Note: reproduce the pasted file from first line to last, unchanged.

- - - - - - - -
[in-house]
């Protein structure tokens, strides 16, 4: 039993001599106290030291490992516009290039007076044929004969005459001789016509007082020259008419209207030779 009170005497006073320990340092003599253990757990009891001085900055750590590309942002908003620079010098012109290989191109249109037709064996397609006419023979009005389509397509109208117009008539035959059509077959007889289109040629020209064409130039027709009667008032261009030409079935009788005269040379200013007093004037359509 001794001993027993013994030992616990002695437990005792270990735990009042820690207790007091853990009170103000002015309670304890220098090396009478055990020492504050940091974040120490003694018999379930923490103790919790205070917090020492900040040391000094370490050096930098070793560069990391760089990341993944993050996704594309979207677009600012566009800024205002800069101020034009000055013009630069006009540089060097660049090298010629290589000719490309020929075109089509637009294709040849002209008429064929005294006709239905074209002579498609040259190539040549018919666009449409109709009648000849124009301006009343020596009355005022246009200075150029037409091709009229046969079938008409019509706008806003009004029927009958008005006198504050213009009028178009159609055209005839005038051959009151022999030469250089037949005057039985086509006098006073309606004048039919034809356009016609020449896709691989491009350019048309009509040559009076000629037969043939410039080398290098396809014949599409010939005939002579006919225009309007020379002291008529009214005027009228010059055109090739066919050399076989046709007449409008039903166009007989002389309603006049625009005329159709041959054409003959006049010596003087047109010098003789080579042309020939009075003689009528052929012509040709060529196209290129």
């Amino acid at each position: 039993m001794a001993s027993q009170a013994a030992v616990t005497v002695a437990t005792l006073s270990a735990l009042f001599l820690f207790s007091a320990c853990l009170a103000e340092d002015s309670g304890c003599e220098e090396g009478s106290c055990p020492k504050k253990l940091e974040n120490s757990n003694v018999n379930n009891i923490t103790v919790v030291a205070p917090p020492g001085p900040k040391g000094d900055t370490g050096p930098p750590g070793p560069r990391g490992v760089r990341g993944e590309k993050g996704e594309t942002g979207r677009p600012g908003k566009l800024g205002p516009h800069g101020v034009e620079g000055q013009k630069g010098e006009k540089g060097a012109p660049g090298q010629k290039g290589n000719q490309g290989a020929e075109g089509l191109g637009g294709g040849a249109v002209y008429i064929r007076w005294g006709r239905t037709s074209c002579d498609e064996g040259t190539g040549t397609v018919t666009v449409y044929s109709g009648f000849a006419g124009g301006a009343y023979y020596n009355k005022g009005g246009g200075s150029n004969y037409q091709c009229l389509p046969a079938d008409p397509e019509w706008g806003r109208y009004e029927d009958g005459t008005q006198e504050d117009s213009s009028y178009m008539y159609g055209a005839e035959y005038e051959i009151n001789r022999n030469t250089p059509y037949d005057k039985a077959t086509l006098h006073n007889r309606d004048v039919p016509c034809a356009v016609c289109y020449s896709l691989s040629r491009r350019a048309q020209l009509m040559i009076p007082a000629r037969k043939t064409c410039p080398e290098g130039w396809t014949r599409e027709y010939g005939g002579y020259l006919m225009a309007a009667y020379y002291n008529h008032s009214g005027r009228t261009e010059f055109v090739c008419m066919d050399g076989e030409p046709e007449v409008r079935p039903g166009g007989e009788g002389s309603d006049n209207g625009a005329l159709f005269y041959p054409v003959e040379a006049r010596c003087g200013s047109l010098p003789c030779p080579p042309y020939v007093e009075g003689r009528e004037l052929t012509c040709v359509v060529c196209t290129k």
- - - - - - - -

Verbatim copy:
[in-house]
């Protein structure tokens, strides 16, 4: 039993001599106290030291490992516009290039007076044929004969005459001789016509007082020259008419209207030779 009170005497006073320990340092003599253990757990009891001085900055750590590309942002908003620079010098012109290989191109249109037709064996397609006419023979009005389509397509109208117009008539035959059509077959007889289109040629020209064409130039027709009667008032261009030409079935009788005269040379200013007093004037359509 001794001993027993013994030992616990002695437990005792270990735990009042820690207790007091853990009170103000002015309670304890220098090396009478055990020492504050940091974040120490003694018999379930923490103790919790205070917090020492900040040391000094370490050096930098070793560069990391760089990341993944993050996704594309979207677009600012566009800024205002800069101020034009000055013009630069006009540089060097660049090298010629290589000719490309020929075109089509637009294709040849002209008429064929005294006709239905074209002579498609040259190539040549018919666009449409109709009648000849124009301006009343020596009355005022246009200075150029037409091709009229046969079938008409019509706008806003009004029927009958008005006198504050213009009028178009159609055209005839005038051959009151022999030469250089037949005057039985086509006098006073309606004048039919034809356009016609020449896709691989491009350019048309009509040559009076000629037969043939410039080398290098396809014949599409010939005939002579006919225009309007020379002291008529009214005027009228010059055109090739066919050399076989046709007449409008039903166009007989002389309603006049625009005329159709041959054409003959006049010596003087047109010098003789080579042309020939009075003689009528052929012509040709060529196209290129």
């Amino acid at each position: 039993m001794a001993s027993q009170a013994a030992v616990t005497v002695a437990t005792l006073s270990a735990l009042f001599l820690f207790s007091a320990c853990l009170a103000e340092d002015s309670g304890c003599e220098e090396g009478s106290c055990p020492k504050k253990l940091e974040n120490s757990n003694v018999n379930n009891i923490t103790v919790v030291a205070p917090p020492g001085p900040k040391g000094d900055t370490g050096p930098p750590g070793p560069r990391g490992v760089r990341g993944e590309k993050g996704e594309t942002g979207r677009p600012g908003k566009l800024g205002p516009h800069g101020v034009e620079g000055q013009k630069g010098e006009k540089g060097a012109p660049g090298q010629k290039g290589n000719q490309g290989a020929e075109g089509l191109g637009g294709g040849a249109v002209y008429i064929r007076w005294g006709r239905t037709s074209c002579d498609e064996g040259t190539g040549t397609v018919t666009v449409y044929s109709g009648f000849a006419g124009g301006a009343y023979y020596n009355k005022g009005g246009g200075s150029n004969y037409q091709c009229l389509p046969a079938d008409p397509e019509w706008g806003r109208y009004e029927d009958g005459t008005q006198e504050d117009s213009s009028y178009m008539y159609g055209a005839e035959y005038e051959i009151n001789r022999n030469t250089p059509y037949d005057k039985a077959t086509l006098h006073n007889r309606d004048v039919p016509c034809a356009v016609c289109y020449s896709l691989s040629r491009r350019a048309q020209l009509m040559i009076p007082a000629r037969k043939t064409c410039p080398e290098g130039w396809t014949r599409e027709y010939g005939g002579y020259l006919m225009a309007a009667y020379y002291n008529h008032s009214g005027r009228t261009e010059f055109v090739c008419m066919d050399g076989e030409p046709e007449v409008r079935p039903g166009g007989e009788g002389s309603d006049n209207g625009a005329l159709f005269y041959p054409v003959e040379a006049r010596c003087g200013s047109l010098p003789c030779p080579p042309y020939v007093e009075g003689r009528e004037l052929t012509c040709v359509v060529c196209t290129k």